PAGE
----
Thai director Visra Vichit Vadakan has produced a fascinating insight into the life of young Thai women who find themselves working in the seedy bars of Bangkok. The film explores the life of Sa, a 22 year old woman who moved from the country to the capital in order to find work and money, yet did so at the expense of her happiness. Karaoke Girl is not a depressing effort however, as while Sa is treated terribly by her on-again-off-again boyfriend director Vadakan portrays the young woman as strong and passionate, and that she understands she deserves more than what life has provided for her. Sa’s spirit drives the film, and the actress is talented and engaging throughout. The director also wisely steers clear of any sexual content that could have so easily been included and instead focuses on Sa’s journey as she becomes stronger. Yet Karaoke Girl suffers from the mixture of drama and documentary techniques that occur throughout, never managing to fully blend them into a coherent whole which ultimately detracts from the viewing experience. The film jumps from following Sa’s life, which is utterly engaging, to interviewing her family in the countryside, and draws the audience out of the film. This is a genuine shame as Sa is an intriguing character/real life subject.

Juvenile Offender (범죄소년)

Juvenile Offender (범죄소년)

Juvenile Offender (범죄소년) – ★★★★☆

With a story concerned with the abandonment of youth, Juvenile Offender is a highly poignant and engaging drama. Director Kang Yi-kwan (강이관) explores several very important and timely social issues within Korean society, including teenage pregnancy, parental abandonment, poor social care, unfair legal system, and misunderstood youth. The film follows Jin-gu, a teenage who lives with his elderly grandfather. Falling into the wrong crowd and with anger problems, Jin-gu quickly earns a criminal record and finds himself in a detention center. When his mother, who was thought to be dead, surfaces to take him in, their relationship is explored as the two struggle to overcome their own strife as well as to forge a relationship. Director Kang deftly sidesteps any melodrama and the film emerges the stronger for it, while the powerful performances by both Seo Yeong-joo (서영주) as Jin-gu and Lee Jeong-hyeon (이정현) as his mother are captivating. While it feels unfair to comment negatively on appearance, Lee Jeong-hyeon’s quite obvious plastic surgery detracts from her role as a teenage mother with a criminal past. The youthfulness of her face appears similar to her son, which invites some oedipal anxieties at certain points. The film also somewhat loses track as it draws to a close, seemingly unsure how to wrap up so many issues and ends rather abruptly, yet it is also quite fitting. A powerful and timely film.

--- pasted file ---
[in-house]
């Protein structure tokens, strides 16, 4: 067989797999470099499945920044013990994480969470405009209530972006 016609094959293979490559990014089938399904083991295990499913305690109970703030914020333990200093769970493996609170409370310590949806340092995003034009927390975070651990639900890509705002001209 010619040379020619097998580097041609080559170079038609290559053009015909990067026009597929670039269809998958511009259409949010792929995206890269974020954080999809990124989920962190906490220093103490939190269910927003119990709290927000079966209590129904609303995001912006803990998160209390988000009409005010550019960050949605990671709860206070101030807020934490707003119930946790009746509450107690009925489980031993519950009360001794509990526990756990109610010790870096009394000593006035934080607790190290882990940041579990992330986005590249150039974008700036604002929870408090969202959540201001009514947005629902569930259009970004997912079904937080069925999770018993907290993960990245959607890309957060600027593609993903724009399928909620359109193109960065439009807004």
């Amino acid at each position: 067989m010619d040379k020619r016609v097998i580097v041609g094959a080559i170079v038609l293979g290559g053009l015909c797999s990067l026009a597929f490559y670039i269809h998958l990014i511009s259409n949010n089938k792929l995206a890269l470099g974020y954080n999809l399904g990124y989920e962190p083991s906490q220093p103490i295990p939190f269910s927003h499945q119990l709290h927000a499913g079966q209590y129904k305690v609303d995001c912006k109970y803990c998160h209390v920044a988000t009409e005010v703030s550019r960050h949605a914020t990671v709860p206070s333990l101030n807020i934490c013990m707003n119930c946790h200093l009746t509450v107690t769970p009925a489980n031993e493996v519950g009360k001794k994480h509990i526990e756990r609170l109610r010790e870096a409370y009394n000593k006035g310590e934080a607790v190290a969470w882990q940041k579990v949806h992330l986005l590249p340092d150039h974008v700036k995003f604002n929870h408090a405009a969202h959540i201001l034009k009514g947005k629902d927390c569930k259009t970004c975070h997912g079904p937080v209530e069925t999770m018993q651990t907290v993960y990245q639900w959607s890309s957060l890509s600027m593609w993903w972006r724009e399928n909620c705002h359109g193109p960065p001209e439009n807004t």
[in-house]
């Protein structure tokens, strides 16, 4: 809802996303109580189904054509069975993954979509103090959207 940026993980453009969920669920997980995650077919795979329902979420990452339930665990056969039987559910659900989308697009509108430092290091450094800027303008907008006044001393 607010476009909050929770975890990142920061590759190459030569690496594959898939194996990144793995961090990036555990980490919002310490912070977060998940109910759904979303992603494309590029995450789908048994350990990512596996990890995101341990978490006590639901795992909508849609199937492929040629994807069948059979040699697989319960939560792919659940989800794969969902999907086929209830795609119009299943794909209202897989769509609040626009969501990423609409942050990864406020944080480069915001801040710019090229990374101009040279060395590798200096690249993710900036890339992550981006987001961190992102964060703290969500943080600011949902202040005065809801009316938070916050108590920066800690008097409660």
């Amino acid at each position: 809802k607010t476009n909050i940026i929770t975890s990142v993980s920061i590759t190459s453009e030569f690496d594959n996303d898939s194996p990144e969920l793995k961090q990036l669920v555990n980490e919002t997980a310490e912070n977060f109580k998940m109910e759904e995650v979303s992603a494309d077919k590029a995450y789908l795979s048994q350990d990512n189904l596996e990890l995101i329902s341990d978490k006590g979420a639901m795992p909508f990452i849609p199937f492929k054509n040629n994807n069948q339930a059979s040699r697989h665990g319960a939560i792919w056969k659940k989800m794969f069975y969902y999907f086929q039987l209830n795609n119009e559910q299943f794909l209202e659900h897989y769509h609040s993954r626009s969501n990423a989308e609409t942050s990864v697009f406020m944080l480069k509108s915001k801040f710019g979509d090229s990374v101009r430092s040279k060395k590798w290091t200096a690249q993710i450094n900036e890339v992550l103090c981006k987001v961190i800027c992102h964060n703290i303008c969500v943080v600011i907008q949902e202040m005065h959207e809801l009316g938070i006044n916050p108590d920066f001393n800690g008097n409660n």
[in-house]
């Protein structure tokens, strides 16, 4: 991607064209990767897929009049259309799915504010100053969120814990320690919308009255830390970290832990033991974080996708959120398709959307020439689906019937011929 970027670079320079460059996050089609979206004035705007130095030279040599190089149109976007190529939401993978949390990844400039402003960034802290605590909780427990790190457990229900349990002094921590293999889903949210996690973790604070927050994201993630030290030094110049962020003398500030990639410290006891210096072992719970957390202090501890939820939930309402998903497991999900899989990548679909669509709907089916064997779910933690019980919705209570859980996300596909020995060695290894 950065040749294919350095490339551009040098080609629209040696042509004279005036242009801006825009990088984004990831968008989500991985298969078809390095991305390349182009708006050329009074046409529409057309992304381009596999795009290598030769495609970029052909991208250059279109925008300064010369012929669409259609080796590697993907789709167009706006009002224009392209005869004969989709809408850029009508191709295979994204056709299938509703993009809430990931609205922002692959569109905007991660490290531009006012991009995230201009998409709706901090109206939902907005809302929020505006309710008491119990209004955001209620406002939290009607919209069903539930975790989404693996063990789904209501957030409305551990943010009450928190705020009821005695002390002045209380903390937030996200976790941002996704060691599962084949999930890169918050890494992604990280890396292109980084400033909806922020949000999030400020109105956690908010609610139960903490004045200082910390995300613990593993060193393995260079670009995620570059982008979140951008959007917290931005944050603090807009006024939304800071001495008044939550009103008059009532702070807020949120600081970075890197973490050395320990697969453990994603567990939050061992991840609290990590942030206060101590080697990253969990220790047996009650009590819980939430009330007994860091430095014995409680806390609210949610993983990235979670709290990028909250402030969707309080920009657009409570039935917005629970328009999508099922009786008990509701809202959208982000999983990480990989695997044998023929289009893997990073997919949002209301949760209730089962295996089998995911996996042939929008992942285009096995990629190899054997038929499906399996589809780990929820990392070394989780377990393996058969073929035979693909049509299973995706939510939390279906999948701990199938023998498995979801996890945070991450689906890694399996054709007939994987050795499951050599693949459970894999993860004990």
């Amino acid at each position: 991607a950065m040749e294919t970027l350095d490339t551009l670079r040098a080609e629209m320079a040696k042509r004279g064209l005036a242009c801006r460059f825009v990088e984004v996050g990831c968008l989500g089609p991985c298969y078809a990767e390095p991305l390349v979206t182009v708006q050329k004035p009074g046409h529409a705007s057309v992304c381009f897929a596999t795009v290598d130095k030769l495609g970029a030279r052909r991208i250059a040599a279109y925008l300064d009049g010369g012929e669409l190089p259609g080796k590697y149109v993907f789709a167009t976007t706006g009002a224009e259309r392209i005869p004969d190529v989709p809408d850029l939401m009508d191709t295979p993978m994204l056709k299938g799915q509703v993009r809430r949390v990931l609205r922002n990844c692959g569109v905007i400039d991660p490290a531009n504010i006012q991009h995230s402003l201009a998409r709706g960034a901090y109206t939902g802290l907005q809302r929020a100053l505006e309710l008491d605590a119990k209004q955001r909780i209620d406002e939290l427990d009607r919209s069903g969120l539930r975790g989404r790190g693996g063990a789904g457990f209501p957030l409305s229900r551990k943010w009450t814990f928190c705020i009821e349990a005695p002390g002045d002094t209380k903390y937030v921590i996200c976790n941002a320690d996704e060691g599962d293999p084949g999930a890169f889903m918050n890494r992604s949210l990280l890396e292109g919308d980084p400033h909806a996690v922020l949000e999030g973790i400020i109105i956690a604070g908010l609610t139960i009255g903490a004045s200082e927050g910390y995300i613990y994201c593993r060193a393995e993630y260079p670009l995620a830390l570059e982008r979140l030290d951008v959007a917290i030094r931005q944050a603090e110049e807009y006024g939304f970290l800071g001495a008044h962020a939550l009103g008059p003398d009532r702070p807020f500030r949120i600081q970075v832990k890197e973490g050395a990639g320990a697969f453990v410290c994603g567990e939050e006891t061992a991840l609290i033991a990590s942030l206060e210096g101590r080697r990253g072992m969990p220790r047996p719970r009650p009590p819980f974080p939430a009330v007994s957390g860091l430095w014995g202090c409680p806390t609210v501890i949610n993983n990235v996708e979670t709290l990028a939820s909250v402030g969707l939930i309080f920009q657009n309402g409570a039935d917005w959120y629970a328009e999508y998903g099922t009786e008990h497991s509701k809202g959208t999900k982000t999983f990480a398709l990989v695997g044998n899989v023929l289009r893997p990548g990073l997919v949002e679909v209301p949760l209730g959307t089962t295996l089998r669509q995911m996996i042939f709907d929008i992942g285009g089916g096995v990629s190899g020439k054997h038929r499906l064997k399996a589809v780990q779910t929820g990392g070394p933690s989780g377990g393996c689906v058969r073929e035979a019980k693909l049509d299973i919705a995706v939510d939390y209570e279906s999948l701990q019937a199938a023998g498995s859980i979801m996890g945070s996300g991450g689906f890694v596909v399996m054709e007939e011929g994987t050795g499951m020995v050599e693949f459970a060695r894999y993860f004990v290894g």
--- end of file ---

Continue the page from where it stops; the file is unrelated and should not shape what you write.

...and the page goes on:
Jeonju International Film Festival (제14회 전주국제영화제) Korean Festivals 2013 Reviews
JIFF 2013

JIFF 2013: Korean Short Film Competition – Part 2

JIFF 2013

JIFF 2013

In part 1 of the examination of the 14th Jeonju Film Festival’s Korean Short Film Competition, 10 of the shorts were profiled and discussed. There are an interesting range of shorts in competition this year, including some animated entries and some experimental filmmaking, although for most there appears to be a real social-realist heart at the core of most of the films, particularly in regards to youth. Contemporary issues including teenage pregnancy, young runaways, extreme shyness, disillusioned youth, and the political impact on young minds are prominent issues at this year’s festival, and it’s really interesting to see such a strong devotion to youth issues.

This second part of the feature on the Short Film Competition explores the final 10 shorts within the category. As with the first part, youth issues seem to be the primary focus alongside more experimental fare and looks to be a very interesting lineup.

No More No Less (더도 말고 덜도 말고)

No More No Less (더도 말고 덜도 말고)

No More No Less (더도 말고 덜도 말고)

Director: Lim Oh-jeong (임오정)

Synopsis: The film explores the lives of teenage girls in contemporary Korea through the theft of an ipod, which brings to light issues of trust, jealousy, and companionship. The highly competitive and stressful life of Korean high school girls is potent material, and this film could shine a new perspective on a timely subject.